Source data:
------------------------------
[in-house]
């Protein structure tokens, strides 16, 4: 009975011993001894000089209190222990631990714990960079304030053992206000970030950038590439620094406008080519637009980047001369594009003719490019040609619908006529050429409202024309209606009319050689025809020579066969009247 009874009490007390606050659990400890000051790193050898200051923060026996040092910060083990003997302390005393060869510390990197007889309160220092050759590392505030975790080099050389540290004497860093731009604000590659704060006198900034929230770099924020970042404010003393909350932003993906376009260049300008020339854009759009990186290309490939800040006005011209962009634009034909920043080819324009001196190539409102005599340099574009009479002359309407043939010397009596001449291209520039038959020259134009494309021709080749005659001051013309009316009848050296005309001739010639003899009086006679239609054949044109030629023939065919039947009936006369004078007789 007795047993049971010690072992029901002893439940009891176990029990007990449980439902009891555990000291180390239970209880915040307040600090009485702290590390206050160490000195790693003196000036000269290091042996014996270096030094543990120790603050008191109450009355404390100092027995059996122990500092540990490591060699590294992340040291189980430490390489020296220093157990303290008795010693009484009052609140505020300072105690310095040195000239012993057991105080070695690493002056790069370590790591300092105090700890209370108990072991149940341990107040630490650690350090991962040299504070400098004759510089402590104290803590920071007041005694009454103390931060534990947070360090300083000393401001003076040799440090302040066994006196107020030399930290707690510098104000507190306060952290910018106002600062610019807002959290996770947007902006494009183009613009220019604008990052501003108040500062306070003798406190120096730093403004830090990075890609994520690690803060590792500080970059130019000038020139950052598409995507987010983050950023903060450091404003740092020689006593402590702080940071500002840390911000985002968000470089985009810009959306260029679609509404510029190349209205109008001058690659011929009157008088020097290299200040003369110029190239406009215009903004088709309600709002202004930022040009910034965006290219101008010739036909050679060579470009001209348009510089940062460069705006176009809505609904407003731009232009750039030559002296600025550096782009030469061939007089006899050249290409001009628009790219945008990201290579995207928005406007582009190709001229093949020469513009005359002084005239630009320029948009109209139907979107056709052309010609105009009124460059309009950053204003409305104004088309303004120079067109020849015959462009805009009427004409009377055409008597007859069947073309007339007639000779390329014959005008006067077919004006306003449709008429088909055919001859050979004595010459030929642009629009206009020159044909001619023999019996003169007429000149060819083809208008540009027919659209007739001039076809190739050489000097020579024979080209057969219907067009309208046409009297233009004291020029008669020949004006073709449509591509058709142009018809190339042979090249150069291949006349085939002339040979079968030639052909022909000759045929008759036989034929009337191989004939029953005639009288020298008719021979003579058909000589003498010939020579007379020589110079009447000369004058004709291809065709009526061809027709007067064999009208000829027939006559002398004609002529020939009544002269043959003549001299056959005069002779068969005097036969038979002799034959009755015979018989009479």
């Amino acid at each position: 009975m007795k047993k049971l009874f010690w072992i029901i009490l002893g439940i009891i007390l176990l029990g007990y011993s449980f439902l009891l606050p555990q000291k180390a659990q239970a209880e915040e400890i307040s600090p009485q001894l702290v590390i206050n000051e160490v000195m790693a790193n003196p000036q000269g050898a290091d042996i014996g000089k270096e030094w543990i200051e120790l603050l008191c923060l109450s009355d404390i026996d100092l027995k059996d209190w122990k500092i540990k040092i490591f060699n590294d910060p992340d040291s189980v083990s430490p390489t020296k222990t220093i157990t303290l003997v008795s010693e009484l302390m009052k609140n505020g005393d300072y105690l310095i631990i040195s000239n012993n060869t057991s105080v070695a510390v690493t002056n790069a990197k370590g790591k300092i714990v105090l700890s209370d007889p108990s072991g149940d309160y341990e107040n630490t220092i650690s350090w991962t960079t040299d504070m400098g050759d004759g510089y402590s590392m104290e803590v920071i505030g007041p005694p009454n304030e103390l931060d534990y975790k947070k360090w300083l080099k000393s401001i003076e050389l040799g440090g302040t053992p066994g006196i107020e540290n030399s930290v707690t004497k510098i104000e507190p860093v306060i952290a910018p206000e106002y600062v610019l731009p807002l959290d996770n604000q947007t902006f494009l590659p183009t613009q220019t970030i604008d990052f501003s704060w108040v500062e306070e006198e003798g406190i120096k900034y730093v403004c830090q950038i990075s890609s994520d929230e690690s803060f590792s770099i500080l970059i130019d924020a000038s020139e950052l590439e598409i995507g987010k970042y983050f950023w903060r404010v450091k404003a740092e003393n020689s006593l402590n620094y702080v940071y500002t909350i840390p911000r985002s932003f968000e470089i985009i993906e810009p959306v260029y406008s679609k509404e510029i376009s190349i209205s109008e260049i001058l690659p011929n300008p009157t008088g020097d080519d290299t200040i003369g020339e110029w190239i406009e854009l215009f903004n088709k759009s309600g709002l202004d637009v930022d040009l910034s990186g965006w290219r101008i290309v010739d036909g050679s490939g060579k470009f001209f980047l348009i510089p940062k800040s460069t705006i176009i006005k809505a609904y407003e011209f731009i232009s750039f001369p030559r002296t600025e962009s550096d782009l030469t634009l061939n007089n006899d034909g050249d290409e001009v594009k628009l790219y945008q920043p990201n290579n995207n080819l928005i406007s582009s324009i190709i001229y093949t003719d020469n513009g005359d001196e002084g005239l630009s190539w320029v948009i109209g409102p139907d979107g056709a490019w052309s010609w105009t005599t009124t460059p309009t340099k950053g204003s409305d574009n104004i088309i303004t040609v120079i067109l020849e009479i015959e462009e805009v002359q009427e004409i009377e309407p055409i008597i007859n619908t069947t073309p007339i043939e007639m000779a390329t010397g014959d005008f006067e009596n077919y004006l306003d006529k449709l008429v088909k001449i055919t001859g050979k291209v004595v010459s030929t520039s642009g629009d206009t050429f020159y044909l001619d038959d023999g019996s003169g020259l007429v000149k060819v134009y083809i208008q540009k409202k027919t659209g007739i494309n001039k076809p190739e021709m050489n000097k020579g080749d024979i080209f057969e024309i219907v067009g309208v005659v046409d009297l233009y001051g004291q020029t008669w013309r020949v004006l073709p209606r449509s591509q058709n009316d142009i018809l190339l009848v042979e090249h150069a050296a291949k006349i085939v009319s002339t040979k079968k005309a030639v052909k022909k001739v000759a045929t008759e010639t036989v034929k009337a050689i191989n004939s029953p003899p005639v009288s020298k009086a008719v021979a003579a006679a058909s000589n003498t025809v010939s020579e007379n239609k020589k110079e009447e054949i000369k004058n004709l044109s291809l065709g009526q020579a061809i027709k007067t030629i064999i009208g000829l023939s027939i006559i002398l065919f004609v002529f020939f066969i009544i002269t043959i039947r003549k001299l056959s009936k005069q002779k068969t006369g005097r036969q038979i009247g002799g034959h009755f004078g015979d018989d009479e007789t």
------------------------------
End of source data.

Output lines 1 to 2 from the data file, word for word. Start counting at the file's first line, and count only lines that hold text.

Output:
[in-house]
């Protein structure tokens, strides 16, 4: 009975011993001894000089209190222990631990714990960079304030053992206000970030950038590439620094406008080519637009980047001369594009003719490019040609619908006529050429409202024309209606009319050689025809020579066969009247 009874009490007390606050659990400890000051790193050898200051923060026996040092910060083990003997302390005393060869510390990197007889309160220092050759590392505030975790080099050389540290004497860093731009604000590659704060006198900034929230770099924020970042404010003393909350932003993906376009260049300008020339854009759009990186290309490939800040006005011209962009634009034909920043080819324009001196190539409102005599340099574009009479002359309407043939010397009596001449291209520039038959020259134009494309021709080749005659001051013309009316009848050296005309001739010639003899009086006679239609054949044109030629023939065919039947009936006369004078007789 007795047993049971010690072992029901002893439940009891176990029990007990449980439902009891555990000291180390239970209880915040307040600090009485702290590390206050160490000195790693003196000036000269290091042996014996270096030094543990120790603050008191109450009355404390100092027995059996122990500092540990490591060699590294992340040291189980430490390489020296220093157990303290008795010693009484009052609140505020300072105690310095040195000239012993057991105080070695690493002056790069370590790591300092105090700890209370108990072991149940341990107040630490650690350090991962040299504070400098004759510089402590104290803590920071007041005694009454103390931060534990947070360090300083000393401001003076040799440090302040066994006196107020030399930290707690510098104000507190306060952290910018106002600062610019807002959290996770947007902006494009183009613009220019604008990052501003108040500062306070003798406190120096730093403004830090990075890609994520690690803060590792500080970059130019000038020139950052598409995507987010983050950023903060450091404003740092020689006593402590702080940071500002840390911000985002968000470089985009810009959306260029679609509404510029190349209205109008001058690659011929009157008088020097290299200040003369110029190239406009215009903004088709309600709002202004930022040009910034965006290219101008010739036909050679060579470009001209348009510089940062460069705006176009809505609904407003731009232009750039030559002296600025550096782009030469061939007089006899050249290409001009628009790219945008990201290579995207928005406007582009190709001229093949020469513009005359002084005239630009320029948009109209139907979107056709052309010609105009009124460059309009950053204003409305104004088309303004120079067109020849015959462009805009009427004409009377055409008597007859069947073309007339007639000779390329014959005008006067077919004006306003449709008429088909055919001859050979004595010459030929642009629009206009020159044909001619023999019996003169007429000149060819083809208008540009027919659209007739001039076809190739050489000097020579024979080209057969219907067009309208046409009297233009004291020029008669020949004006073709449509591509058709142009018809190339042979090249150069291949006349085939002339040979079968030639052909022909000759045929008759036989034929009337191989004939029953005639009288020298008719021979003579058909000589003498010939020579007379020589110079009447000369004058004709291809065709009526061809027709007067064999009208000829027939006559002398004609002529020939009544002269043959003549001299056959005069002779068969005097036969038979002799034959009755015979018989009479």